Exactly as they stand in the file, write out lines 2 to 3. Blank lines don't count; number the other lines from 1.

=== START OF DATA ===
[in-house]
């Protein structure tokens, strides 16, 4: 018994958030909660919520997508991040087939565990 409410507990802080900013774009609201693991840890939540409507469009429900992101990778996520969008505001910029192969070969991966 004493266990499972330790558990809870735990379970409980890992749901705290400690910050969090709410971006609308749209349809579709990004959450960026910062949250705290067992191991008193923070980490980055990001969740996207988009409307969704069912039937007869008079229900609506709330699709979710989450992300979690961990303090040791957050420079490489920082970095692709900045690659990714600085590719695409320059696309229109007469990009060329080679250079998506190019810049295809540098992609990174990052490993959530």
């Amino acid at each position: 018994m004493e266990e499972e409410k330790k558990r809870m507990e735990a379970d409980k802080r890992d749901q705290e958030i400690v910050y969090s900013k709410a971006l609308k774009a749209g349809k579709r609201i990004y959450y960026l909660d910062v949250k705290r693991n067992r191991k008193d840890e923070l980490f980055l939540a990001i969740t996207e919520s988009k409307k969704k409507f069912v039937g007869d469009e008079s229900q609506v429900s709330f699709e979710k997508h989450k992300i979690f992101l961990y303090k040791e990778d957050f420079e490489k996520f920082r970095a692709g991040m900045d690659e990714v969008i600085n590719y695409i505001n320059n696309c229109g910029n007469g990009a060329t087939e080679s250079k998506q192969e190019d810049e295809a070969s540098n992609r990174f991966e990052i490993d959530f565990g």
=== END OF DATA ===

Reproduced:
């Protein structure tokens, strides 16, 4: 018994958030909660919520997508991040087939565990 409410507990802080900013774009609201693991840890939540409507469009429900992101990778996520969008505001910029192969070969991966 004493266990499972330790558990809870735990379970409980890992749901705290400690910050969090709410971006609308749209349809579709990004959450960026910062949250705290067992191991008193923070980490980055990001969740996207988009409307969704069912039937007869008079229900609506709330699709979710989450992300979690961990303090040791957050420079490489920082970095692709900045690659990714600085590719695409320059696309229109007469990009060329080679250079998506190019810049295809540098992609990174990052490993959530």
């Amino acid at each position: 018994m004493e266990e499972e409410k330790k558990r809870m507990e735990a379970d409980k802080r890992d749901q705290e958030i400690v910050y969090s900013k709410a971006l609308k774009a749209g349809k579709r609201i990004y959450y960026l909660d910062v949250k705290r693991n067992r191991k008193d840890e923070l980490f980055l939540a990001i969740t996207e919520s988009k409307k969704k409507f069912v039937g007869d469009e008079s229900q609506v429900s709330f699709e979710k997508h989450k992300i979690f992101l961990y303090k040791e990778d957050f420079e490489k996520f920082r970095a692709g991040m900045d690659e990714v969008i600085n590719y695409i505001n320059n696309c229109g910029n007469g990009a060329t087939e080679s250079k998506q192969e190019d810049e295809a070969s540098n992609r990174f991966e990052i490993d959530f565990g």